After visiting Persepolis a few days ago (which was a m a z i n g), our taxi driver invited us to his house for dinner, and we ate delicious rice and chicken made by his mother, with him and his wife. It was amazing- I have never had a taxi driver invite me to his house before! I really can't say enough good things about Iran, seriously. It is such a shame that American media has created such a bad stigma for such a great country full of such nice people. The president of Iran, Ahmadinejad, no more accurately represents the people of Iran, than Stephen Harper represents me back in Canada. Everyone that I have spoken to here dislikes him greatly and views him with varying degrees of contempt.

I really wish I could upload some photos (I have SO many amazing photos, ahhhhhh), but that will have to wait until I (hopefully) find a better internet connection.

Sunday, March 3, 2013

something about staring at a computer screen while smoking sheesha makes me feel totally dizzy.

Saturday, March 2, 2013


Despite all the big, grandiose sites that one sees while traveling - the Petra's, the Pyramids, the ancient rock-carved christian monasteries of Ethiopia, for example- , it is often the more mundane day-to-day tasks that can be the most memorable. Simple things like doing laundry, or buying train tickets, can put you in strange, hilarious situations with local people, and sometimes half the fun is in these little everyday journeys, not just the grander destination. A perfect example of this occurred today, as I finally made it to the Embassy of the Islamic Republic of Iran, in an attempt to get my tourist visa. Located in south Hezbollah-controlled Beirut, and a good round-a-bout 15 dollar taxi ride away from my hostel,  the efforts I am making to get this visa surely speak to how excited I am and how much I want to visit Iran -but the whole experience itself makes for a damn good story too.

The imposing outer beige walls, guarded by a man with a machine gun, became friendlier once through the initial gate. A quick search of my bag, (as the x-ray machine seemed to be more for decoration than actual use), a gentle smiling reminder to don my headscarf, and a helpful man showed me the way to the correct building inside the compound. I opened the door and found myself in a little doctor's office-like waiting room, where there sat a woman in a long black manteau and hijab with her adorable little girl, and a very traditionally dressed Shia man who could have been Ayatollah Khomeini's long lost twin brother. If only I could have taken a picture! It was priceless. As I sat awkwardly with my scarf draped over my head, staring at the water cooler, the man behind the glass tapped and beckoned me over. After much searching through stacks of disorganized paper, frustrated looks on his face, he managed to find my reference code faxed from Tehran and handed me the application form to fill out. Once completed, (and ugly little head-scarfed passport photo attached) I was told I had to go to a specific bank in Beirut, an Iranian one, to pay the 50 Euro fee (Euro's, not American dollars, which is all the rest of Beirut accepts), and bring back a receipt. So I had to take the taxi, yet again, to this particular bank across town, then back to the embassy, put my hijab back on, and hand over the receipt. Fairly easy, just a lot of running around, and I think my driver was growing pretty fed up with everything Iranian at this point.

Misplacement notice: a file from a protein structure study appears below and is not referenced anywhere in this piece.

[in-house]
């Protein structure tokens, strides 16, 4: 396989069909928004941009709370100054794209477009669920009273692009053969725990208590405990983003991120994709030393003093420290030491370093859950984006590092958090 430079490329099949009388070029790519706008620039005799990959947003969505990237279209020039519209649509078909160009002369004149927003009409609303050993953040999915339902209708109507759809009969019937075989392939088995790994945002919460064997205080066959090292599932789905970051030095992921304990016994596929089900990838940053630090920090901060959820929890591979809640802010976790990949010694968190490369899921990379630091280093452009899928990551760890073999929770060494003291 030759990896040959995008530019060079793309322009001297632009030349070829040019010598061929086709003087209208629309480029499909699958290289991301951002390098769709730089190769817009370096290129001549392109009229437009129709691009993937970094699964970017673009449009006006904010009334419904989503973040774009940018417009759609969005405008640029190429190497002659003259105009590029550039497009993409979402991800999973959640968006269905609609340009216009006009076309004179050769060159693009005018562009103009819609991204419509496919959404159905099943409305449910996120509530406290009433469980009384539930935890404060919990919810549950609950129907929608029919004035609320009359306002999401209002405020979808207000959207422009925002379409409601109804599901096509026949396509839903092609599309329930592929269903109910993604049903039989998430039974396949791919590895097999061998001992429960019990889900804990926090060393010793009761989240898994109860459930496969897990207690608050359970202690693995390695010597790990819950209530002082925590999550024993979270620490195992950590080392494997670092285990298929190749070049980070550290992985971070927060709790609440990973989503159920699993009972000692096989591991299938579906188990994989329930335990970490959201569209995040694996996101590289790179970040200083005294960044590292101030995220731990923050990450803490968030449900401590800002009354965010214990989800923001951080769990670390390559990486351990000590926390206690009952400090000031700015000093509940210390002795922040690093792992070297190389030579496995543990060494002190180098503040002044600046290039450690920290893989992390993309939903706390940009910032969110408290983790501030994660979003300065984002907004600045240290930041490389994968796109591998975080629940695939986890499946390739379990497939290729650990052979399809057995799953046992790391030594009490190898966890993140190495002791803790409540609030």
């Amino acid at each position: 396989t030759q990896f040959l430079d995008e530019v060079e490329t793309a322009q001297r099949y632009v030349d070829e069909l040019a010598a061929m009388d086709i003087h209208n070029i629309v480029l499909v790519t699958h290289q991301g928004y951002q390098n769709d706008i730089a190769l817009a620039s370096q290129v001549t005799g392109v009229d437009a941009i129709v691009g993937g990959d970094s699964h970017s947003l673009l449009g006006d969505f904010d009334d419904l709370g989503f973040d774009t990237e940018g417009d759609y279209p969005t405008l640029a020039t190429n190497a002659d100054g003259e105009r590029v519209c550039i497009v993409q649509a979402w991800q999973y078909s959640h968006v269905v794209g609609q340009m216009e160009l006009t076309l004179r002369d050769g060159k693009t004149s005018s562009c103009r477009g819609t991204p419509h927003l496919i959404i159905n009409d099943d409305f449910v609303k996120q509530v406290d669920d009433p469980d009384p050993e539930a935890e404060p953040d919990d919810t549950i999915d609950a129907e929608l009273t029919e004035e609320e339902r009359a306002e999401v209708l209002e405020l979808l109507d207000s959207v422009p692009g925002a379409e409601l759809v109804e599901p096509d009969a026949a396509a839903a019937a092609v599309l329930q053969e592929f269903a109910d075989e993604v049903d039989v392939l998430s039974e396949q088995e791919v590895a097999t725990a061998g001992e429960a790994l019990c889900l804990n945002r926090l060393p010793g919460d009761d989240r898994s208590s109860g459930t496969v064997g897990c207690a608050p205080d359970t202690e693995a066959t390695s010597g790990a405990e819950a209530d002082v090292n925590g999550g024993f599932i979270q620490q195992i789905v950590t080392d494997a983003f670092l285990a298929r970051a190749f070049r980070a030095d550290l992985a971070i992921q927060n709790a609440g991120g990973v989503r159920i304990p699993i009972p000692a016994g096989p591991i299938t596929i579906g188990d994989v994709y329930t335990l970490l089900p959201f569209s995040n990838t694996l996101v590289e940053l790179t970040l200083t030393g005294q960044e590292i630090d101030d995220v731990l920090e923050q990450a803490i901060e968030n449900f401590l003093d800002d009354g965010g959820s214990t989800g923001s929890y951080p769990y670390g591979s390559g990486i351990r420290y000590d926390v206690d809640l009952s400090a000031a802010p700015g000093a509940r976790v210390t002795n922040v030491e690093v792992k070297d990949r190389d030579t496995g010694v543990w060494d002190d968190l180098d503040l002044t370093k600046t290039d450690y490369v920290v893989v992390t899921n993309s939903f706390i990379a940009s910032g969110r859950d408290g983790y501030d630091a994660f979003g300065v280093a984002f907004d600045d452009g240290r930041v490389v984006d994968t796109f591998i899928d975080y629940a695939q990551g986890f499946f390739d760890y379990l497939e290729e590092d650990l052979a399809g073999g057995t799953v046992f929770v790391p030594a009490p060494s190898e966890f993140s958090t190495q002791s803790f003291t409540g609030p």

Now, after all is said and done, my application is being "processed", along with my passport. I have been told to return on Monday to pick up the visa, "Inshallah" (god willing), which makes me somewhat nervous as this saying is often used to described something that is likely to never happen. After all this effort and expense, I better get it! Though nothing is certain, the man behind the glass held his hand to his heart and said "welcome" as I left, so I have a fairly good feeling. Everyone there was actually very helpful and kind, I just hate my passport not being on me, and rather in the hands of some Iranian bureaucrat!

Ah well... it's in God's hands now, I guess (God is an Iranian bureaucrat?). I hope he approves, and in the next week I find myself on a flight to Shiraz.

The extraordinary tomb of the legendary poet Hafez, in Shiraz

Friday, March 1, 2013


I suppose it's only logical that in a city where everyone seems to drink non-stop and stay up all night, exists the worlds greatest hangover breakfast.

After a night of mixing too many drinks whilst out on the town in Beirut, (Almaza beer, local wine, Gin and Tonic's, what have you), nothing quite cuts through the blistering headache and cavernous stomach upset of the morning after, than Lebanon's finest breakfast invention: the Man'ouche.

Plain Zaatar Man'ouche. 
*I found this photo on the internet because I ate my own Man'ouche
 too quickly before I thought to take a photograph.

Somewhat akin to a very thin pizza, but usually folded over into a half-moon shaped pocket, this crispy delight is most often filled with a mozzarella-like cheese, and a generous sprinkling of Zaa'tar, which is a delicious Levantine spice mix of thyme, oregano, sesame seeds and sumac. It is cheesy, slightly greasy, salty yet not too heavy on the stomach. It is the perfect hangover breakfast, if I do say so myself.

Couple one of these bad boys with an orange juice and a strong cup of black coffee, and you will be ready to face the day! (Which incidentally, for me today involves going to the Iranian embassy to attempt to get a tourist visa).

The Man'ouche shall give me strength! Yalla!